Catalina mountains

The Santa Catalina Mountains, commonly referred to as the Catalina Mountains or the Catalinas, are located north, and northeast of Tucson, Arizona, United States, on Tucson's north perimeter. The mountain range is the most prominent in the Tucson area, with the highest average elevation. The highest point in the Catalinas is Mount Lemmon at an elevation of 9,157 feet above sea level and receives 180 inches of snow annually.

Originally known by the Tohono O'odham nation as Babad Do'ag,[1] the Catalinas were later named by Italian Jesuit priest Eusebio Francisco Kino in honor of St. Catherine in 1697.[2]

The Catalinas are part of the Santa Catalina Ranger District located in the Coronado National Forest, and also include the Pusch Ridge Wilderness Area. The mountain range is considered a prominent range in the Madrean sky islands, and partially delimits the mountain ranges in the northwest of the sky island region; lower elevation bajadas associated with the Santa Cruz River Valley spread northwestwards towards Phoenix.

The Catalinas are a significant focus of recreational activity, with areas such as Sabino Canyon providing streams and perennial pools for visitors, by road access; Sabino Canyon is also a dayhiking access point. Catalina State Park in the western foothills of the Catalinas attracts visitors for its hiking opportunities and permanent pools in Romero Canyon. The village of Summerhaven on Mount Lemmon serves as a popular summer retreat from the heat of Arizona's lower deserts. Mount Lemmon Ski Valley is also notable as it is the southernmost ski destination in the United States.

Other mountain ranges surrounding the Santa Cruz Valley include the Santa Rita Mountains, the Rincon Mountains, the Tucson Mountains, and the Tortolita Mountains.

Naming of the Santa Catalina Mountains

The Catalinas were originally named the "Sierra de las Santa Catarina" as depicted on a German map from 1875 and prior maps dating back to 1864.[3] A successive map from 1890 still referred to the Catalinas as the "Santa Catarina Mountains."[4] However, a map from 1895 depicted the range with the name "Santa Catalina." [5] Various maps during the 1880s and 1890s referred to the range as either "Santa Catarina" or "Santa Catalina." [6] However, by 1902 the range was officially designated the "Santa Catalina Mountains," as the General Land Office established the Santa Catalina Forest Reserve that year, encompassing 155,520 acres (later to become the Santa Catalina National Forest.)[7] As such, the name of the range apparently morphed into the current "Santa Catalina Mountains" sometime between 1890 and 1902, but each previous version of the name always referred to the namesake St. Catherine.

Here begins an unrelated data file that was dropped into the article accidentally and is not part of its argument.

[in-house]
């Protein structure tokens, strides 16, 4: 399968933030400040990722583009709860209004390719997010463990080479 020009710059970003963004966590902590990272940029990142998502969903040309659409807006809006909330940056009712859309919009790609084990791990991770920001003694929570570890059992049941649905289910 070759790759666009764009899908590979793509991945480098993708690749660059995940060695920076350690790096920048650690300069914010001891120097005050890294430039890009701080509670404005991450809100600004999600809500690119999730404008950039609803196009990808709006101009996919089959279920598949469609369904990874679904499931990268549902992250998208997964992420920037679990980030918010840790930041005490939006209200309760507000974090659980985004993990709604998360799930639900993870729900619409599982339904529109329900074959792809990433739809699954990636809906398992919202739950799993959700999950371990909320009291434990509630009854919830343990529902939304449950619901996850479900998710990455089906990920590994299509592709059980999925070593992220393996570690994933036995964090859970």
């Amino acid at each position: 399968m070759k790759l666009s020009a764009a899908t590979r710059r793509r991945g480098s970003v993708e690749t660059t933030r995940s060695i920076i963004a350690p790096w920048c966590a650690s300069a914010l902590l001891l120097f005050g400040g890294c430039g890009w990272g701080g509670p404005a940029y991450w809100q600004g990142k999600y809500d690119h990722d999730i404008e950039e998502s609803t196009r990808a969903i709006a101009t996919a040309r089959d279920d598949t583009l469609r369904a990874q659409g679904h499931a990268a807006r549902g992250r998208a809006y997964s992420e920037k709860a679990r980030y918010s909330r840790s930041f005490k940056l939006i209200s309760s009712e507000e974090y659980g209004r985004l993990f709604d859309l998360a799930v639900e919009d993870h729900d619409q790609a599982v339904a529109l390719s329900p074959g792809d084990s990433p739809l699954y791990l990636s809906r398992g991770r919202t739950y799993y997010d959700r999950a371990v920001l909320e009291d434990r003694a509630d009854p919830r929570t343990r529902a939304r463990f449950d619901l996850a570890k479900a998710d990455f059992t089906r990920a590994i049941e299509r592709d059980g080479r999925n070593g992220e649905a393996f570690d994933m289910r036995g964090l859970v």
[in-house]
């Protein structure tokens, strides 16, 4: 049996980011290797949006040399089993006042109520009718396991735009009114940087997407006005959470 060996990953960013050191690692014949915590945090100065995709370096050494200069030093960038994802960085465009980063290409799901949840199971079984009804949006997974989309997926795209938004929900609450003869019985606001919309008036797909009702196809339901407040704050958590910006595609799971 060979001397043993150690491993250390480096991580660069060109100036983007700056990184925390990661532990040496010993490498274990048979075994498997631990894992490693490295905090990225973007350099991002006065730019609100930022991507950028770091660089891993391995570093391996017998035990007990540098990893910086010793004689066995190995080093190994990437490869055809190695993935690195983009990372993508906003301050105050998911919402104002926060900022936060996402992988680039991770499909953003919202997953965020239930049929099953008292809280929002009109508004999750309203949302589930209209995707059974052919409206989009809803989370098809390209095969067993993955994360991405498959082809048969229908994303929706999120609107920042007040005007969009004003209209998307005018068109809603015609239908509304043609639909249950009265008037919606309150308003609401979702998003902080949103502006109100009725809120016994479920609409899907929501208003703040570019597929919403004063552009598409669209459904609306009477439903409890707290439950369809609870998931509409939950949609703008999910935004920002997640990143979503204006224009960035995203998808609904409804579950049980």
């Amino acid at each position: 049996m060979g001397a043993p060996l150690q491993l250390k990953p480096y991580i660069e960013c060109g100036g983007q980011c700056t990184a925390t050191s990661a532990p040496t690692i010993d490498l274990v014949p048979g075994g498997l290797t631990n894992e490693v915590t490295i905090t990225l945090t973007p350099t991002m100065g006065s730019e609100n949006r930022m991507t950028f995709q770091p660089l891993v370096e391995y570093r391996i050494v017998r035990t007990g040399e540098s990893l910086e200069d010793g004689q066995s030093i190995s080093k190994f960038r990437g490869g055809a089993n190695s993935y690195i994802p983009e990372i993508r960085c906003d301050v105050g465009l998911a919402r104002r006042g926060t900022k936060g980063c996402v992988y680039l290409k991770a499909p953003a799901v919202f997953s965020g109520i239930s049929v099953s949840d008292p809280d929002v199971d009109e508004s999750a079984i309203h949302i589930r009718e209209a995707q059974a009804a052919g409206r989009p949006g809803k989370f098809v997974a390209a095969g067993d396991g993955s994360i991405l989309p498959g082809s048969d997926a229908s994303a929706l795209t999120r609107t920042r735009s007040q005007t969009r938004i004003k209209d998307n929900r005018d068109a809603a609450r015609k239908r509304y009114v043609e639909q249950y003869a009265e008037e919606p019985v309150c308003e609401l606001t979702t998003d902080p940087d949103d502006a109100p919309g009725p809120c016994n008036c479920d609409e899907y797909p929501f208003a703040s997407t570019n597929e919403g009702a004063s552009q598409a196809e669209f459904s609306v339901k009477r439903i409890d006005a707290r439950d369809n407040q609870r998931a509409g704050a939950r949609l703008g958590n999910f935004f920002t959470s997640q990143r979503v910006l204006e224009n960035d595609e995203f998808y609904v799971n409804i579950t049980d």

Creating a National Forest

Following the Gadsden Purchase, Americans increasingly moved into the Arizona Territory and focused on the Catalinas in search of gold, silver, and copper beginning in the 1850s.[2] By the late 1880s, residents of southern Arizona desired protection for the Catalinas, and the U.S. Congress authorized the President to designate specific lands around the U.S. to be removed from the public domain under the Forest Reserve Act of 1891.[2] As mentioned above, the Santa Catalina Forest Reserve was created on July 2, 1902, and after the National Forest Service was organized in 1905, the reserve became the Santa Catalina National Forest on March 4, 1907.[8] On July 1, 1908, it was combined with two other nearby national forests (Dragoon and Santa Rita) to create the present Coronado National Forest.

The south side of the Santa Catalina Mountains.

Notable sites and areas

Mountains and ridges

Canyons

Other

Miscellaneous facts

  • Contrary to popular perception, Mount Lemmon is not the highest point in the Tucson area. Mount Wrightson in the nearby Santa Rita Mountains has an elevation of 9,453 feet (2,881 m).
  • It is the type locality of a species of Noctuidae or owlet moths (see List of butterflies and moths of Arizona)
  • Mount Lemmon is named after Sara Lemmon, a plant collector and the first white woman to ascend the peak in the 1870s. The plants she collected on the way were shipped to Asa Gray at Harvard.

Gallery

References

External links

  • Forest History Society
  • Forest History Society website) Text from Davis, Richard C., ed. Encyclopedia of American Forest and Conservation History. New York: Macmillan Publishing Company for the Forest History Society, 1983. Vol. II, pp.¬†743-788.
  • Coronado National Forest
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